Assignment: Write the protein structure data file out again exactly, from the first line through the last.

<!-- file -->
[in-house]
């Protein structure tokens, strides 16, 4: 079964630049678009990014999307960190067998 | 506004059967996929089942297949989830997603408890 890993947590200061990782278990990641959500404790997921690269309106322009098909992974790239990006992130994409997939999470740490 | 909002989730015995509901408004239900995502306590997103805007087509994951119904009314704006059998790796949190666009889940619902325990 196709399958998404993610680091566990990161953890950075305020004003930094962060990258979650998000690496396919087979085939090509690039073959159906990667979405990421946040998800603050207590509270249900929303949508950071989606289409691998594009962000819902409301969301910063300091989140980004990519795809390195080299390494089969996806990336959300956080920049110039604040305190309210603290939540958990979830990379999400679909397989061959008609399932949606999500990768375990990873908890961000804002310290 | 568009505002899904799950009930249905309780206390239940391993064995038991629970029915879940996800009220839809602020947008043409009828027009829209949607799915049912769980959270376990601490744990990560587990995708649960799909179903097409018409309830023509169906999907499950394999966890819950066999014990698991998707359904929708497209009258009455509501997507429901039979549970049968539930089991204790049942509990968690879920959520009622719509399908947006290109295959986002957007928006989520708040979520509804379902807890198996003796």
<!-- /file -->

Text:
[in-house]
């Protein structure tokens, strides 16, 4: 079964630049678009990014999307960190067998 | 506004059967996929089942297949989830997603408890 890993947590200061990782278990990641959500404790997921690269309106322009098909992974790239990006992130994409997939999470740490 | 909002989730015995509901408004239900995502306590997103805007087509994951119904009314704006059998790796949190666009889940619902325990 196709399958998404993610680091566990990161953890950075305020004003930094962060990258979650998000690496396919087979085939090509690039073959159906990667979405990421946040998800603050207590509270249900929303949508950071989606289409691998594009962000819902409301969301910063300091989140980004990519795809390195080299390494089969996806990336959300956080920049110039604040305190309210603290939540958990979830990379999400679909397989061959008609399932949606999500990768375990990873908890961000804002310290 | 568009505002899904799950009930249905309780206390239940391993064995038991629970029915879940996800009220839809602020947008043409009828027009829209949607799915049912769980959270376990601490744990990560587990995708649960799909179903097409018409309830023509169906999907499950394999966890819950066999014990698991998707359904929708497209009258009455509501997507429901039979549970049968539930089991204790049942509990968690879920959520009622719509399908947006290109295959986002957007928006989520708040979520509804379902807890198996003796």